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Inequality and poverty ’cause mental illness’

As international health experts warn that clinical depression is set to become the main cause of disability, a researcher asks what are the main causes of mental illness.

Health experts are sending out an international alert that mental health problems are dramatically increasing worldwide with the World Health Organization (WHO) warning that depression is set to become the main cause of disability and second leading health problem by 2020.

One question that has resulted from this year's World Health Day (April 7) focus on mental illness is what triggers mental health problems.

In India, where the number of cases of clinical depression and anxiety is rising even more steeply than elsewhere, opinion is sharply divided on whether poverty is the main cause – a debate sparked off by a study by Dr Vikram Patel of London's Institute of Psychiatry.

Patel's 1996 study, Poverty, Inequality & Mental Health in Developing Countries, an updated version of which has been published in a book, investigates the relationship between poverty, disability and depression in the Indian state of Goa. He found that more than 40 per cent of adults attending primary health care clinics had a common mental disorder (CMD) such as anxiety or clinical depression. Women were two to three times more likely to have CMDs than men.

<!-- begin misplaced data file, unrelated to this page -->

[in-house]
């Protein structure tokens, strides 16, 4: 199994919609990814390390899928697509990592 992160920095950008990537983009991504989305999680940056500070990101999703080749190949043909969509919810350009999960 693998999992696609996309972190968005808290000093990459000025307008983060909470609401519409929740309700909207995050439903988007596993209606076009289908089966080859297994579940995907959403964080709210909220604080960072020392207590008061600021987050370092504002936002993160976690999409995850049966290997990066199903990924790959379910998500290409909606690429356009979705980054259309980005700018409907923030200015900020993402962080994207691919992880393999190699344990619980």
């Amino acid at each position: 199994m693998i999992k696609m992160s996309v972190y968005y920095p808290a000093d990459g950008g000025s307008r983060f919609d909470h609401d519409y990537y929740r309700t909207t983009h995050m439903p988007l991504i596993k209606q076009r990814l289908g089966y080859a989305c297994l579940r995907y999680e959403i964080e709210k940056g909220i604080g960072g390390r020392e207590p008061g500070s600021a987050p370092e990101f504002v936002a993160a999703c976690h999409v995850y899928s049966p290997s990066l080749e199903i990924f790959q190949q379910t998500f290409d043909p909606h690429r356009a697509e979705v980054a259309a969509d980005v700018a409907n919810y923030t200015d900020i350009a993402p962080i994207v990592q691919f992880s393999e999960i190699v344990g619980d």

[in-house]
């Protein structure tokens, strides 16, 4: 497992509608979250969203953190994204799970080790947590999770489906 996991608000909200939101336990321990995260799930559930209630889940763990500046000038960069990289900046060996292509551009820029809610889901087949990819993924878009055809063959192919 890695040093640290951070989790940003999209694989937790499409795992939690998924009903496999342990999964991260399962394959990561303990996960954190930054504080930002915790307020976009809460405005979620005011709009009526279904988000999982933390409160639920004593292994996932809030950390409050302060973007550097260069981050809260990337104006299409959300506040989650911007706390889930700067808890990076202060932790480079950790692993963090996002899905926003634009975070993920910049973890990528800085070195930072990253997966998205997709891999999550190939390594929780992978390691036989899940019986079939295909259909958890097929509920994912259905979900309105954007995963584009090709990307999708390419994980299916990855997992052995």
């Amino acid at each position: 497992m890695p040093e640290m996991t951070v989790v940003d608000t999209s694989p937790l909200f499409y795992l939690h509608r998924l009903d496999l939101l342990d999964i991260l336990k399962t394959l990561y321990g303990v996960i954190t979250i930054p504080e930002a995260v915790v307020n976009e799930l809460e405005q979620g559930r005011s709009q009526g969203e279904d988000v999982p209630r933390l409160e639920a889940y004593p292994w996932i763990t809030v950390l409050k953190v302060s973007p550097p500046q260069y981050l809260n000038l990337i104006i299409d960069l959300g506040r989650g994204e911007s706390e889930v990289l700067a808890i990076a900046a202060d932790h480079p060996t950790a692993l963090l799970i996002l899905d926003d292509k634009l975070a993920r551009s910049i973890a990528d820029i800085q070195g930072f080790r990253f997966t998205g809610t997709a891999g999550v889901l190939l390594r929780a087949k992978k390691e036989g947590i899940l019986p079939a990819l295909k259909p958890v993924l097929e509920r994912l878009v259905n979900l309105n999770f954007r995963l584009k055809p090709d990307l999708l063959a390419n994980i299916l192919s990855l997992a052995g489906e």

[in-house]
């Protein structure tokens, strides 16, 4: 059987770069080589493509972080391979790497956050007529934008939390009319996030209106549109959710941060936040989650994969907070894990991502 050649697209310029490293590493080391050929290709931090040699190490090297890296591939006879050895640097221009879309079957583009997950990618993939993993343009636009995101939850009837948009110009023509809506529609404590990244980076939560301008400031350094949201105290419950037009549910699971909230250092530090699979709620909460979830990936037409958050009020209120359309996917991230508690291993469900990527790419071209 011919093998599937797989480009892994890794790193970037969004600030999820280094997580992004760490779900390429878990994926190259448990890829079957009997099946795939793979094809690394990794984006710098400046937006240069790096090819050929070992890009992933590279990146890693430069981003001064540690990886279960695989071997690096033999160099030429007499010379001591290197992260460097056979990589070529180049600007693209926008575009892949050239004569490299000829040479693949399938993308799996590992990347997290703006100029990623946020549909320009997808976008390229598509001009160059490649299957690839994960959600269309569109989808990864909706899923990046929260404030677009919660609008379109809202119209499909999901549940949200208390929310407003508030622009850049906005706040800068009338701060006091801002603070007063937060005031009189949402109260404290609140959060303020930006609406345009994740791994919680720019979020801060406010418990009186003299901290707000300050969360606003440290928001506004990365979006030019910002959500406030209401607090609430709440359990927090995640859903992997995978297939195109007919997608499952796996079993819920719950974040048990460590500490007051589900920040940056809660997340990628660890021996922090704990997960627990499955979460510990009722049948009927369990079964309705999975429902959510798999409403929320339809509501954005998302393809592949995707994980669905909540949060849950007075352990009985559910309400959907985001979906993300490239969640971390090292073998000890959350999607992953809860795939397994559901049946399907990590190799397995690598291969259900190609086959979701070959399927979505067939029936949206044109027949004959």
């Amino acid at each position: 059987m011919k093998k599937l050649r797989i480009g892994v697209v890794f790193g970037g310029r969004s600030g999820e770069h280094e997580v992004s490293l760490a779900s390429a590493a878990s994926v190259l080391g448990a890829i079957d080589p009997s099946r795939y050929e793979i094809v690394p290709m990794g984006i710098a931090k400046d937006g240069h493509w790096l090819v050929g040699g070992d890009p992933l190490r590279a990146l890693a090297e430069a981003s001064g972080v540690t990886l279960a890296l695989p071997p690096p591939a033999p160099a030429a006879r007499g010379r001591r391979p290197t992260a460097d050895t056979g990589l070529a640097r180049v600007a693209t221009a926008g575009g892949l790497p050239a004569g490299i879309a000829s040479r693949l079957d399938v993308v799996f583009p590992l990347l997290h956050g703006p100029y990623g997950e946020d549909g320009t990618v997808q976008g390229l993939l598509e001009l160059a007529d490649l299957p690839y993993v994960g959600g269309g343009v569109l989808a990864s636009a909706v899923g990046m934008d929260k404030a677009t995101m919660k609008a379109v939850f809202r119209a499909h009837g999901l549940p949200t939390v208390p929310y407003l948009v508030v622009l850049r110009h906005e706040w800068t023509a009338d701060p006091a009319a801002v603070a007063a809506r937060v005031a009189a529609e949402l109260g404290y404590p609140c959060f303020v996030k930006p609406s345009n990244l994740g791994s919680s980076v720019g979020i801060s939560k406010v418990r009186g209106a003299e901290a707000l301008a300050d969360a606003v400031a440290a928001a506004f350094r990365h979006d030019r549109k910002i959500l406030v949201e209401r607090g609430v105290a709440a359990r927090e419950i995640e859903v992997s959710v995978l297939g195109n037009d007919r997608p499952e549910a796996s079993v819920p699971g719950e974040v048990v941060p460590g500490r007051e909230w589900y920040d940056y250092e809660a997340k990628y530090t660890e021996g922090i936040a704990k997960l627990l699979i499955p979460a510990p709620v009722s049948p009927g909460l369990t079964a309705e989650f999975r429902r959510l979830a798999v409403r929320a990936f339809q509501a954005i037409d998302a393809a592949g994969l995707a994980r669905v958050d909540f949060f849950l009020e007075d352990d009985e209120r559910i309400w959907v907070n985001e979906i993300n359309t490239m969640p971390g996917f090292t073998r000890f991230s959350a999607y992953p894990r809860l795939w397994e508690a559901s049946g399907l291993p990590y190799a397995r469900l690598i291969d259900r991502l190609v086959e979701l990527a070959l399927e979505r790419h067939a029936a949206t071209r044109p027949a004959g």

The study concluded that relative poverty, disability and gender were strongly associated with these disorders. According to Patel, poverty is an important "risk factor": clinical depression can be triggered by adverse life-events such as physical illness, housing problems and unemployment.

"Being poor means you are more likely to experience such events and you will have fewer resources to draw upon," Patel says. "The relationship between impoverishment and mental illness is bi-directional. Thus poverty can lead to mental illness which can worsen the economic circumstances of the person and their families."

Importantly, not all mental disorders are increasing in India. Patel specifically attributes India's growing incidence of anxiety and clinical depression to rising inequality, as witnessed in many other developing countries.

The latest WHO report on mental health, Stop Exclusion, Dare to Care, agrees. "Mental disorders occur in persons of all genders, ages, and backgrounds… poverty, war and displacement can influence the onset, severity and duration of mental disorders."

However, Dr Mohan Isaac, Head of Psychiatry at India's prestigious National Institute of Mental Health and NeuroSciences (NIMHANS), points to the resilience of India's family and social support networks.

He cites numerous studies of schizophrenia which have shown better recovery results in developing countries like Nigeria and India, largely because of their strong social support systems. Isaac, adds, "in the midst of poverty people still live a sane life; otherwise 38 per cent of this country living below the poverty line would be mentally depressed."

Patel concedes that the humour and spirit of those living in conditions that the rest of unequal India might buckle under, indicates how well the poor are able to cope.